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Guam research reveals complications of conservation decisions

September 21, 2015

Guam-based research on the native Intsia bijuga tree has been published in the current issue of the Journal of Tropical Forest Science (JTFS). The work was performed within the University of Guam's Western Pacific Tropical Research Center (WPTRC), and was designed to reveal how conservationists would do well to keep an open mind when implementing management decisions.

The model species is particularly important to the island of Guam, where the tree is called ifit and has been designated as the official territorial tree. As in other regions where it is native, ifit wood commands reverence for its quality for construction, furniture, and artisan uses. The historical and current population of the species is exemplary of trends in tropical forest health in general. The species was widespread in Guam's forests historically, but is represented today with isolated rare occurrences of very old trees showing no substantial recruitment. The lack of natural recruitment worries contemporary ecologists because the population will continue to dwindle unless conservation intervention is employed to reverse or manage the trend.

"We noticed two interesting highlights within this Guam-based article," said Sarifah KA, editor for JTFS. "First, many decisions in silviculture are focused on the single objective of maximizing tree growth, and this article reveals that this one-sided approach to management decisions may compromise success," said Sarifah. Silviculture is the science and art of growing and caring for forest crops. The publication conveyed the trade-off between the positives of increasing tree growth by controlling insect damage and the negatives of reducing wood density as a consequence.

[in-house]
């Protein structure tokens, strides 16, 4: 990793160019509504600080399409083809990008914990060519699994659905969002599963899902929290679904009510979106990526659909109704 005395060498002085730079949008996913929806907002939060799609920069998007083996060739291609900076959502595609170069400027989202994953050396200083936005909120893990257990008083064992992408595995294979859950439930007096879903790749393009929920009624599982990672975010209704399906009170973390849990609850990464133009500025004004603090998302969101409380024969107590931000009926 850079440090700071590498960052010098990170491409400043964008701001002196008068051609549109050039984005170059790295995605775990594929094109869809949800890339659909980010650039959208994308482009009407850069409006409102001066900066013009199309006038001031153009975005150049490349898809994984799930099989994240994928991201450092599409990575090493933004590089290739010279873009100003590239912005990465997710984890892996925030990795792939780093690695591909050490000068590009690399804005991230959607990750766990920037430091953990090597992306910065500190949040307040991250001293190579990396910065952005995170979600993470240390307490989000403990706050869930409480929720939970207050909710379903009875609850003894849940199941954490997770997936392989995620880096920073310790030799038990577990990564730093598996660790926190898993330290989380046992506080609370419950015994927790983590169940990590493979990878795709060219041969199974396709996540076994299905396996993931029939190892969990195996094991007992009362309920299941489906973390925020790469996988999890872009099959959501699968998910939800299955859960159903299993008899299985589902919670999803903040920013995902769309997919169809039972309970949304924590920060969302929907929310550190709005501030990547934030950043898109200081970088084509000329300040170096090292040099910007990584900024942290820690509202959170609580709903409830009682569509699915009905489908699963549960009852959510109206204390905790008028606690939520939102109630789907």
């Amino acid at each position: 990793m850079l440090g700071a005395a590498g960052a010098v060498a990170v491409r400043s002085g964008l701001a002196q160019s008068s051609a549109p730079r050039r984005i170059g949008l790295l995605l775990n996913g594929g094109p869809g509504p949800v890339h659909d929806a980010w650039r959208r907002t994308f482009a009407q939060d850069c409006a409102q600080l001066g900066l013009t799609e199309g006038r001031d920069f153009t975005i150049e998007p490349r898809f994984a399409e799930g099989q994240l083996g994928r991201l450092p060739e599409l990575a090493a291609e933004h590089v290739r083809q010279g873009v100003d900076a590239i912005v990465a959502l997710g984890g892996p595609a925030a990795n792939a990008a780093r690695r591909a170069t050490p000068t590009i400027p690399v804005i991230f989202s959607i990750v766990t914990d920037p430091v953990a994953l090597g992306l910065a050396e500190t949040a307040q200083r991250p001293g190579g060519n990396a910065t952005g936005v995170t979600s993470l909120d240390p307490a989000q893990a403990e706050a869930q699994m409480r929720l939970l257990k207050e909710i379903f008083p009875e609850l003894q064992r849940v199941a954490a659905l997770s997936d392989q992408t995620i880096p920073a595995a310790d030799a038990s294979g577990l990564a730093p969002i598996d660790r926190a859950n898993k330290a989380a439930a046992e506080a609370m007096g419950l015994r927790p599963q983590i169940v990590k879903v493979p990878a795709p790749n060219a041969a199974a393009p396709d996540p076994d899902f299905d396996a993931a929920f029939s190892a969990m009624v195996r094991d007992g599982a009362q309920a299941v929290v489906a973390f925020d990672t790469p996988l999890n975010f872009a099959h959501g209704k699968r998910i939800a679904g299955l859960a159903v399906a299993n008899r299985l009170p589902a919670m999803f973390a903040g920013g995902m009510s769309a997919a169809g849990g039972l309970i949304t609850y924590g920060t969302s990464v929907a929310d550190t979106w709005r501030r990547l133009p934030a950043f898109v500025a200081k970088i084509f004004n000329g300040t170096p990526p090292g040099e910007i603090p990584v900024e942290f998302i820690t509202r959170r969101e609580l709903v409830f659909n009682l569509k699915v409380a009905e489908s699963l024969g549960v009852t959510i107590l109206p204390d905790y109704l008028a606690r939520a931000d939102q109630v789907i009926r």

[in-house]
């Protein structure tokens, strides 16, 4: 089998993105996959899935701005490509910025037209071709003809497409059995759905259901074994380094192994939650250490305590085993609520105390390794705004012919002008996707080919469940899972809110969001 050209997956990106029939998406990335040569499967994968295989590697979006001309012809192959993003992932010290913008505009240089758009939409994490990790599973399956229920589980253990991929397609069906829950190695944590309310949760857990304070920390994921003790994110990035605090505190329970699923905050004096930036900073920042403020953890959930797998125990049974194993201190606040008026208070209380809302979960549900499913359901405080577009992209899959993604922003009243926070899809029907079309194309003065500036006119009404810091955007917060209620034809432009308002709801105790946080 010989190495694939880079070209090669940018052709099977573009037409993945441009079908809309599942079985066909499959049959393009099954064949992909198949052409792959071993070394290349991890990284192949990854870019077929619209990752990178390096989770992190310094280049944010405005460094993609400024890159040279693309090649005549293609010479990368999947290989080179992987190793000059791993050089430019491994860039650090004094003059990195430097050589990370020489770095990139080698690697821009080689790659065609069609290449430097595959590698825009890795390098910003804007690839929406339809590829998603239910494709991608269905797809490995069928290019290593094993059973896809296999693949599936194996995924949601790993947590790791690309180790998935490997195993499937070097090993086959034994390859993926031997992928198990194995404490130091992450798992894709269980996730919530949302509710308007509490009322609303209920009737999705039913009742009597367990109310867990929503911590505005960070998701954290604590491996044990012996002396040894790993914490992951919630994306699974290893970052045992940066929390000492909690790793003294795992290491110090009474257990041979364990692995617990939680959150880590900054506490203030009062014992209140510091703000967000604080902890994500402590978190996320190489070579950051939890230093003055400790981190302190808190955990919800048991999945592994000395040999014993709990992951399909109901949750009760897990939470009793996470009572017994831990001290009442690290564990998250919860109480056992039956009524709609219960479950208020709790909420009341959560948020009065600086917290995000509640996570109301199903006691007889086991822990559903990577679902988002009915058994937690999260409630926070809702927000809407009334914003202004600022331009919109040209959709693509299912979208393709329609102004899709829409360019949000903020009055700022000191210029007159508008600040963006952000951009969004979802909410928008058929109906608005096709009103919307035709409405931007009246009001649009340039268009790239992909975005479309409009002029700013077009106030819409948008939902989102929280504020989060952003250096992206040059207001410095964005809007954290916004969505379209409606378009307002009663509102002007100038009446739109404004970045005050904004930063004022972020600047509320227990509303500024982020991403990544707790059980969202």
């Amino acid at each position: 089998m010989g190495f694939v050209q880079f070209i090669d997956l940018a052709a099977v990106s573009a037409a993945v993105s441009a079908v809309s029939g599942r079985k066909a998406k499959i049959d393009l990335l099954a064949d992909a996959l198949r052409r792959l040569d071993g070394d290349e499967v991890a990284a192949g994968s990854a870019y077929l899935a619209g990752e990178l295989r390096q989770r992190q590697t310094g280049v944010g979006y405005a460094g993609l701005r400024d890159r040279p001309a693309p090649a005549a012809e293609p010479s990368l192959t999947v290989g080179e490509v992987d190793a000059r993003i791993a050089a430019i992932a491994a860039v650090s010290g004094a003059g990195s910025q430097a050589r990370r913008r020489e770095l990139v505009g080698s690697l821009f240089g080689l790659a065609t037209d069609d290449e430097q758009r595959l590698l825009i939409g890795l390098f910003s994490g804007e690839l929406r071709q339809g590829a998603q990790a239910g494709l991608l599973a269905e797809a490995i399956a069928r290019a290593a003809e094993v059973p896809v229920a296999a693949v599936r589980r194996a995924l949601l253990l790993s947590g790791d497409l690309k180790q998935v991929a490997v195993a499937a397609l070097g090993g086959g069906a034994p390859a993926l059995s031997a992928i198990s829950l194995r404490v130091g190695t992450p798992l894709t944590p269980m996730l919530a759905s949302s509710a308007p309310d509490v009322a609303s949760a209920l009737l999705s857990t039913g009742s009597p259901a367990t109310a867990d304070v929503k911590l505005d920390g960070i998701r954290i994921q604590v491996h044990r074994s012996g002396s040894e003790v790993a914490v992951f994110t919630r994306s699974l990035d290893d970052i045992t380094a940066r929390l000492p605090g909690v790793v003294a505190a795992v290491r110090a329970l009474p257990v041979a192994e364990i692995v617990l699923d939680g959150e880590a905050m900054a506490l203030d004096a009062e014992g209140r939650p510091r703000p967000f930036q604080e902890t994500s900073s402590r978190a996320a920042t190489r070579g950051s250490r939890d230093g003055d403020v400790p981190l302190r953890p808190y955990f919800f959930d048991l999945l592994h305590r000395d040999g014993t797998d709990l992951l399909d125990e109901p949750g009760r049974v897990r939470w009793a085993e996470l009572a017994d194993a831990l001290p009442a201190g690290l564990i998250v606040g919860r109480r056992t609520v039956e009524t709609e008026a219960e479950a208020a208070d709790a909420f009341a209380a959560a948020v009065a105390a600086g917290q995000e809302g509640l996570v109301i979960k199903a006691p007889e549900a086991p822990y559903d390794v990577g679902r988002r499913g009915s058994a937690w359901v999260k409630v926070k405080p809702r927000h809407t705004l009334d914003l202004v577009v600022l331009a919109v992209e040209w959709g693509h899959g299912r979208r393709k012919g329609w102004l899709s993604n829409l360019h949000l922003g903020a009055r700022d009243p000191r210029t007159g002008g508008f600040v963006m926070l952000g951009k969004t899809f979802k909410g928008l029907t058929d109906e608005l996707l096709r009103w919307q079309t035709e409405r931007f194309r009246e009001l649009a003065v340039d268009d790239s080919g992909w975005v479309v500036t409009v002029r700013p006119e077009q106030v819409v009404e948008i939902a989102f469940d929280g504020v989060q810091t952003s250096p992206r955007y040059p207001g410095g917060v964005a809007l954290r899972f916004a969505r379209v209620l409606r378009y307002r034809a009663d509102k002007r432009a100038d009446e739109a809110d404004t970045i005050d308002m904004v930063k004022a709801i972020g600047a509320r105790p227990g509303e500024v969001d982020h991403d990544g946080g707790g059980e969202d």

"The second important component of this article is how it provides a case study where research to support historically legislated conservation projects is lacking," said Sarifah. The government of Guam enacted Territorial Public Law 21-54 in 1991, which set aside 20 hectares for plantation-style production of ifit trees. This 24-year-old law has never been acted upon and no research has been initiated to help managers achieve the legislated goals. "Conservation investments require substantial commitment, and government agencies and law-makers do not improve conservation efforts if they initiate projects with no clear plan of implementation," said Sarifah.

The ifit research was conducted by Thomas Marler, ecologist with the WPTRC. The Guam insect that reduces ifit tree growth is a native insect called a psyllid. This system is an example that perplexes conservationists because the native tree may be more valuable economically, but it is not more valuable ecologically than the native insect. Indiscriminate control of the insect pest may benefit the native tree, but certainly does not benefit the native insect. This case study shows that appropriate balance between silviculture and ecology is often difficult to achieve during rare species recovery efforts.
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University of Guam

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